‘Talking to Terrorists’: British Government Contacts with the IRA 1972–74
On 24 March 1972, Prime Minister Edward Heath announced the suspension of the Northern Ireland Parliament, ending 50 years of Unionist rule. For many the demise of Stormont was a victory for the Provisional IRA (PIRA) insurgency to drive the British out of the North of Ireland. Among the senior leadership of the Provos were Sean MacStiofain (the Chief of Staff), Ruairi O Bradaigh (also referred to as Rory O’Brady) and Daithi O Conaill (also referred to as David O’Connell), who had seemingly brought the British Government to this point. Victory appeared close. To accommodate the Northern Protestant majority in the united Ireland the Provisionals hoped would eventually emerge from the termination of British rule, Republicans developed their Dáil Uladh policy, which would see the establishment of a nine-county Ulster Parliament in a federal Ireland. Dáil Uladh, it was argued, was the solution to the partition problem and an answer to the Unionist fear of being swamped in a Catholic dominated Republic. In the PIRA analysis, ‘Unionist intransigence lies in the fear of the loss of power … and without the power to administer their own destiny, the Northern Unionists would never be content within a United Ireland’.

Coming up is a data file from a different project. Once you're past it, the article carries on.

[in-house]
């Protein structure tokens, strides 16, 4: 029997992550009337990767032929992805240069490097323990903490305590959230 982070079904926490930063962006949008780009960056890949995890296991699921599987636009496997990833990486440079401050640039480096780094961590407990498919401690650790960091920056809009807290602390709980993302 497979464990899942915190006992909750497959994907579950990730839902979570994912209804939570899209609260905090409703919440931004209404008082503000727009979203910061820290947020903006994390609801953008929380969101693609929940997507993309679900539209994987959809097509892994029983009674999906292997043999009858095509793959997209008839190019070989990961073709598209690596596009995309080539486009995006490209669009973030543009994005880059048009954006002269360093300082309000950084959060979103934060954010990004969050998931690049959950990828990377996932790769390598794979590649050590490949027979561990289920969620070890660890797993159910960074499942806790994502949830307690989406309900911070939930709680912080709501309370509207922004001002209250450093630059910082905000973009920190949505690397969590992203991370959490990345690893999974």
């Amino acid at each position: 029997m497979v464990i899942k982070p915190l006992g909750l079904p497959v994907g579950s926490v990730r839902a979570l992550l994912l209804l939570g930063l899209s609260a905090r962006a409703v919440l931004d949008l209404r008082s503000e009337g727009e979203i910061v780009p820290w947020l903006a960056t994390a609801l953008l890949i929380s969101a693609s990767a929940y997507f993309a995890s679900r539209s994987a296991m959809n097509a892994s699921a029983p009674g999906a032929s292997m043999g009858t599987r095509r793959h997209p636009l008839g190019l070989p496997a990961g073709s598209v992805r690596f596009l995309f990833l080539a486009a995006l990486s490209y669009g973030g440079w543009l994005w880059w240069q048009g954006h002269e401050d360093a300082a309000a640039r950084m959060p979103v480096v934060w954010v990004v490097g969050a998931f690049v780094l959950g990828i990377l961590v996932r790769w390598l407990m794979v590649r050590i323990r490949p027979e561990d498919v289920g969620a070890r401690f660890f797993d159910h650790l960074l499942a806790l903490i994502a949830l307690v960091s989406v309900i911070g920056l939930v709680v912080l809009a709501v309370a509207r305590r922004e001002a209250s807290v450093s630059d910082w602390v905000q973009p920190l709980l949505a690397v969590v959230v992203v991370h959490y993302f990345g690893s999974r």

KeywordsWhite Paper Security Force Political Prisoner Republican Movement British Troop
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